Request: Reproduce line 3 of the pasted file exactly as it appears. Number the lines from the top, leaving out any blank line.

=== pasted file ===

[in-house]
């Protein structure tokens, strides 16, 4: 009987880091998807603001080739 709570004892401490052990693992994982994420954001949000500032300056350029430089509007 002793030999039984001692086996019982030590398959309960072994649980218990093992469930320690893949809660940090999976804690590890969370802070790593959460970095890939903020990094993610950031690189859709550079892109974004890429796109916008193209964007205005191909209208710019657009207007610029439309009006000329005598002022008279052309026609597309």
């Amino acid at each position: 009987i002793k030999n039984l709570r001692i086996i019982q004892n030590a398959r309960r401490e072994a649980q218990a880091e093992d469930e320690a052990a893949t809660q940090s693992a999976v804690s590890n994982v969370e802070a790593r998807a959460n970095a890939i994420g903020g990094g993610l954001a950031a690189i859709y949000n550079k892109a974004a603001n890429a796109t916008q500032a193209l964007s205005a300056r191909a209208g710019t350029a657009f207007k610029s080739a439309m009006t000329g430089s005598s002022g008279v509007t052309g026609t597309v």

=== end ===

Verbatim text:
């Amino acid at each position: 009987i002793k030999n039984l709570r001692i086996i019982q004892n030590a398959r309960r401490e072994a649980q218990a880091e093992d469930e320690a052990a893949t809660q940090s693992a999976v804690s590890n994982v969370e802070a790593r998807a959460n970095a890939i994420g903020g990094g993610l954001a950031a690189i859709y949000n550079k892109a974004a603001n890429a796109t916008q500032a193209l964007s205005a300056r191909a209208g710019t350029a657009f207007k610029s080739a439309m009006t000329g430089s005598s002022g008279v509007t052309g026609t597309v």